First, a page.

The Moral Monday protests in North Carolina appeared to gain steam this week as 84 people were arrested this week for protesting against proposed policies by the state’s legislature, taking the number of those arrested to about 500 people.
The protests, organized by the North Carolina office the NAACP, have become a nationally-watched weekly demonstration against proposed budget cuts and changes to voting laws. This week, more than 4,000 protesters participated in the demonstration.
For nearly two months, an increasingly large crowd of demonstrators have gathered at the state capital to protest a number of policy decisions by the North Carolina General Assembly. The arrests are designed to raise awareness of everything from cuts in preschool funding to restrictions on voting periods.
By getting arrested at the General Assembly, the protesters are seeking to call attention to a number of policies put in place by Pat McCrory, the Republican governor of the state. They say they are angered by the cut in the payroll tax credit for more than 900,000 poor and working people in North Carolina as well as a rejection of federal funding to expand Medicaid coverage for more than 500,000 residents who don’t have health insurance.
This week’s protest had an additional aspect of many of the demonstrators coming to the state legislative building holding signs showing the names of their hometowns or their zip codes.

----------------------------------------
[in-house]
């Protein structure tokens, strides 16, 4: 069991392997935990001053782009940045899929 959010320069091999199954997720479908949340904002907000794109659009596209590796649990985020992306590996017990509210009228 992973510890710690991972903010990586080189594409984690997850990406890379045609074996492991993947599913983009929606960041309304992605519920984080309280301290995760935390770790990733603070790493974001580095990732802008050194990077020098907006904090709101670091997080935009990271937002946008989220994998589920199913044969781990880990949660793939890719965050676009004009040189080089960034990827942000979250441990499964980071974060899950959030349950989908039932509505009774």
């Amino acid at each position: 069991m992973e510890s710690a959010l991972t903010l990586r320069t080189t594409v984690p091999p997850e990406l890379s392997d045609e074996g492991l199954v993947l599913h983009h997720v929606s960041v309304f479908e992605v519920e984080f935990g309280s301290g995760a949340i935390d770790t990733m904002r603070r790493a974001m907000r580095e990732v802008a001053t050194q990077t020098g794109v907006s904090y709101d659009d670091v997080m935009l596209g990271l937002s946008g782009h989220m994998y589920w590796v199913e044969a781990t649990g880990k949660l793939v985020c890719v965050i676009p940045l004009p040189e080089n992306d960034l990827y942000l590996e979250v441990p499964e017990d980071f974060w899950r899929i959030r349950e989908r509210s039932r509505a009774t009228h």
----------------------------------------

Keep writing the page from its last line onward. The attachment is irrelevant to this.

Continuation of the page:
That was a direct response to comments made by McCrory, who told a group of fellow Republicans that the Moral Monday demonstrators were largely “outsiders.”
The Rev. William Barber III, the head of the North Carolina NAACP, said that the demonstrators are a racially diverse group and they are overwhelmingly residents of the state.
In fact, a researcher from the University of North Carolina at Chapel Hill attended the protest and did a sampling of the demonstrators, according the Charlotte Observer. The researcher did a sampling of 316 protesters and found that five were from out of state. Also, the researcher said that 79 percent of the protesters were white, 17 percent African-American, six percent Hispanic and the rest were Asian.
“The momentum is definitely picking up,” Barber said, in an interview with BET.com. “We have business leaders going to jail along with grass-roots people. We have doctors and nurses protesting alongside of people who need health insurance.”
The comments by the governor calling protesters outsiders have helped to galvanize people, Barber said.
“His insult has actually inspired the movement,” he said.
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(Photo: AP Photo/The News & Observer, Chris Seward)